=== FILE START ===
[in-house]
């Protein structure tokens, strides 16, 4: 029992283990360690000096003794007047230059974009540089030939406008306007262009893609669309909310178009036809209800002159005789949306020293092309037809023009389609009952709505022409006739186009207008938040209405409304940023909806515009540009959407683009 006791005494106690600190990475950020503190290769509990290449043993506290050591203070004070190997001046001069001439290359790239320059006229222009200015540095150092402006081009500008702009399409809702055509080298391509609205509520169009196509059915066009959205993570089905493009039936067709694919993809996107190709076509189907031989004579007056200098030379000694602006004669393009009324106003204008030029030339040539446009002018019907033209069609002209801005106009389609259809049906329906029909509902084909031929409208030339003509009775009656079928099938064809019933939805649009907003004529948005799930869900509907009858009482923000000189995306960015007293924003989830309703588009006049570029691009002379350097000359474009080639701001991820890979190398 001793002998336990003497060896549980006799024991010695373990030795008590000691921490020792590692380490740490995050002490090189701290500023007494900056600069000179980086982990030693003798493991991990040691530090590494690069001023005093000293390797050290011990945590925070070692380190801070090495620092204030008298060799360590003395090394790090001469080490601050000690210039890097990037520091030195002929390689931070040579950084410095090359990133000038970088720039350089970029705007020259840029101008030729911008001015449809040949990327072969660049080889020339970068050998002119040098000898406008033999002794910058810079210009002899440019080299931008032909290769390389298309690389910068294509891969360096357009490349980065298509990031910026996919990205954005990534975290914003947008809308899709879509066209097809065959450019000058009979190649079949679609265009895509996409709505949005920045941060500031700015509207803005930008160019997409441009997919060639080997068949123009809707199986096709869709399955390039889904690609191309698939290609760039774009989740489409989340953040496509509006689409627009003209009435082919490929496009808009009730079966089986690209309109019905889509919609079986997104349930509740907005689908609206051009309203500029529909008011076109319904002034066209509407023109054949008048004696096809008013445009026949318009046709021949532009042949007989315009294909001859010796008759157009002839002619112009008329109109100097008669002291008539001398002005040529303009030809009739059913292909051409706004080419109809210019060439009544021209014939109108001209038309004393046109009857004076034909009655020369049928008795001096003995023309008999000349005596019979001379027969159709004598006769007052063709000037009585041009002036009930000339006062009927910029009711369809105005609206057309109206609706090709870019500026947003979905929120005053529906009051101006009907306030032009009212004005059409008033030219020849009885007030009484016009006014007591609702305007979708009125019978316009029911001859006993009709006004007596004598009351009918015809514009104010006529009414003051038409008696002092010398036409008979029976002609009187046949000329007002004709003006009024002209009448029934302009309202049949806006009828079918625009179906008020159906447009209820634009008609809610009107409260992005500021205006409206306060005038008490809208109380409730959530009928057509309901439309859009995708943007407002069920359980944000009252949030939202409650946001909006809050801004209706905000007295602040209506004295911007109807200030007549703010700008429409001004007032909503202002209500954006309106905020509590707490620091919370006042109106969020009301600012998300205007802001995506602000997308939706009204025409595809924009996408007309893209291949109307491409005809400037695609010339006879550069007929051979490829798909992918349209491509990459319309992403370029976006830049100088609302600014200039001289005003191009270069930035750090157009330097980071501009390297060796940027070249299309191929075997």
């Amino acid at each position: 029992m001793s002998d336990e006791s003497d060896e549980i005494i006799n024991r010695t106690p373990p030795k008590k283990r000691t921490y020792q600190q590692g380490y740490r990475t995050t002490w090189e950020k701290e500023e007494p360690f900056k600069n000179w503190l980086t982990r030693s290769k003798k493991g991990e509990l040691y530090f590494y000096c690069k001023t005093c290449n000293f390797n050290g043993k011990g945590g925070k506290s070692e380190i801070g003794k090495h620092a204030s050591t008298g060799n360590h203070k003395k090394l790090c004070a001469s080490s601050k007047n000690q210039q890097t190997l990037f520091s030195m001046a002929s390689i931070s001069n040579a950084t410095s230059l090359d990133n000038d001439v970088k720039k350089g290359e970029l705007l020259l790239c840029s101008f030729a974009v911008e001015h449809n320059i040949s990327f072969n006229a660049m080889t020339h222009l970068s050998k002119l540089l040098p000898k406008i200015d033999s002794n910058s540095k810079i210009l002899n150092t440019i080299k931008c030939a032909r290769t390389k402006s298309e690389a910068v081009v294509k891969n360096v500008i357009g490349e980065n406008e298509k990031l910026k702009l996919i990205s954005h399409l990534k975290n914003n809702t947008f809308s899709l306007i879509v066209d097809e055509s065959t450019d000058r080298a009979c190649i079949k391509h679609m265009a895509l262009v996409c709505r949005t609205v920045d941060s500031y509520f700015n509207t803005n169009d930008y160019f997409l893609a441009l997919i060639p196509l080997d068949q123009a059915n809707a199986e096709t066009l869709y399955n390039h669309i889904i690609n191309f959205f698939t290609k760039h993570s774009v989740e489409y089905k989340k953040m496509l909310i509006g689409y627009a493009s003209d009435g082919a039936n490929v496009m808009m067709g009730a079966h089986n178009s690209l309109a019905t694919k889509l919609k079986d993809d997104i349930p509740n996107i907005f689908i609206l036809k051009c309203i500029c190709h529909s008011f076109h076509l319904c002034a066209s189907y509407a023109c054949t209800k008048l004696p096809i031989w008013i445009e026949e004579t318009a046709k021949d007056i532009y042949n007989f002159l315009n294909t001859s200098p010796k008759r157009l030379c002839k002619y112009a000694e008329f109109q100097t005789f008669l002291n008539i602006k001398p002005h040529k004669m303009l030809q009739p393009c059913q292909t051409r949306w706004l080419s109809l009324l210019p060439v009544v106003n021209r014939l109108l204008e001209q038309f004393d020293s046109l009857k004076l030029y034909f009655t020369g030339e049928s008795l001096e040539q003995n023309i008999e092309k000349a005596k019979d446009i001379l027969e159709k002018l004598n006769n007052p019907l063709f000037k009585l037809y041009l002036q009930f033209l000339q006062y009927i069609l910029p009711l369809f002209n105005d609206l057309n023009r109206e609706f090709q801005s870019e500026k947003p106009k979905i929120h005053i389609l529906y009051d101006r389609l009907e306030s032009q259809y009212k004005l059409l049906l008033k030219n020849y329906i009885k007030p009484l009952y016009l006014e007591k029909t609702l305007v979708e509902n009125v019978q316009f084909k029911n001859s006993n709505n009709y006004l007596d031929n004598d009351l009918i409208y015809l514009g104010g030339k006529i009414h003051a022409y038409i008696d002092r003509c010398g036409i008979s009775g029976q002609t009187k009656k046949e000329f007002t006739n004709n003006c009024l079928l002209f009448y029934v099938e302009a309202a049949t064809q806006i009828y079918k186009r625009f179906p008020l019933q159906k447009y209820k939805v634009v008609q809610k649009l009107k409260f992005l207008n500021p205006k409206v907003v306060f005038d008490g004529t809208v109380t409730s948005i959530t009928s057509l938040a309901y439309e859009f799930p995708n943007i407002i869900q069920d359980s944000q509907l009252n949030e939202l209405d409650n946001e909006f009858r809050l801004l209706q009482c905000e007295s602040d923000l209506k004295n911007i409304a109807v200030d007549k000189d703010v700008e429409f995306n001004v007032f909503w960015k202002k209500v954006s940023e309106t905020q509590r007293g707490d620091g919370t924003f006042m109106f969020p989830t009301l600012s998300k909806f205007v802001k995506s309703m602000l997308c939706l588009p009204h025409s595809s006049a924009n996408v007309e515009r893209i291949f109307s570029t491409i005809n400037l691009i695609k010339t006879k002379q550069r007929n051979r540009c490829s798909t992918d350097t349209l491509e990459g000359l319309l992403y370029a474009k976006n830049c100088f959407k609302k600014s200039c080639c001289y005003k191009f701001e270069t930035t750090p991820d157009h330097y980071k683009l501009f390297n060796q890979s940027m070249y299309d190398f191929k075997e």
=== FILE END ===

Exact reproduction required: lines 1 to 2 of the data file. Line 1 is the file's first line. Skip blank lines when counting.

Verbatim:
[in-house]
């Protein structure tokens, strides 16, 4: 029992283990360690000096003794007047230059974009540089030939406008306007262009893609669309909310178009036809209800002159005789949306020293092309037809023009389609009952709505022409006739186009207008938040209405409304940023909806515009540009959407683009 006791005494106690600190990475950020503190290769509990290449043993506290050591203070004070190997001046001069001439290359790239320059006229222009200015540095150092402006081009500008702009399409809702055509080298391509609205509520169009196509059915066009959205993570089905493009039936067709694919993809996107190709076509189907031989004579007056200098030379000694602006004669393009009324106003204008030029030339040539446009002018019907033209069609002209801005106009389609259809049906329906029909509902084909031929409208030339003509009775009656079928099938064809019933939805649009907003004529948005799930869900509907009858009482923000000189995306960015007293924003989830309703588009006049570029691009002379350097000359474009080639701001991820890979190398 001793002998336990003497060896549980006799024991010695373990030795008590000691921490020792590692380490740490995050002490090189701290500023007494900056600069000179980086982990030693003798493991991990040691530090590494690069001023005093000293390797050290011990945590925070070692380190801070090495620092204030008298060799360590003395090394790090001469080490601050000690210039890097990037520091030195002929390689931070040579950084410095090359990133000038970088720039350089970029705007020259840029101008030729911008001015449809040949990327072969660049080889020339970068050998002119040098000898406008033999002794910058810079210009002899440019080299931008032909290769390389298309690389910068294509891969360096357009490349980065298509990031910026996919990205954005990534975290914003947008809308899709879509066209097809065959450019000058009979190649079949679609265009895509996409709505949005920045941060500031700015509207803005930008160019997409441009997919060639080997068949123009809707199986096709869709399955390039889904690609191309698939290609760039774009989740489409989340953040496509509006689409627009003209009435082919490929496009808009009730079966089986690209309109019905889509919609079986997104349930509740907005689908609206051009309203500029529909008011076109319904002034066209509407023109054949008048004696096809008013445009026949318009046709021949532009042949007989315009294909001859010796008759157009002839002619112009008329109109100097008669002291008539001398002005040529303009030809009739059913292909051409706004080419109809210019060439009544021209014939109108001209038309004393046109009857004076034909009655020369049928008795001096003995023309008999000349005596019979001379027969159709004598006769007052063709000037009585041009002036009930000339006062009927910029009711369809105005609206057309109206609706090709870019500026947003979905929120005053529906009051101006009907306030032009009212004005059409008033030219020849009885007030009484016009006014007591609702305007979708009125019978316009029911001859006993009709006004007596004598009351009918015809514009104010006529009414003051038409008696002092010398036409008979029976002609009187046949000329007002004709003006009024002209009448029934302009309202049949806006009828079918625009179906008020159906447009209820634009008609809610009107409260992005500021205006409206306060005038008490809208109380409730959530009928057509309901439309859009995708943007407002069920359980944000009252949030939202409650946001909006809050801004209706905000007295602040209506004295911007109807200030007549703010700008429409001004007032909503202002209500954006309106905020509590707490620091919370006042109106969020009301600012998300205007802001995506602000997308939706009204025409595809924009996408007309893209291949109307491409005809400037695609010339006879550069007929051979490829798909992918349209491509990459319309992403370029976006830049100088609302600014200039001289005003191009270069930035750090157009330097980071501009390297060796940027070249299309191929075997």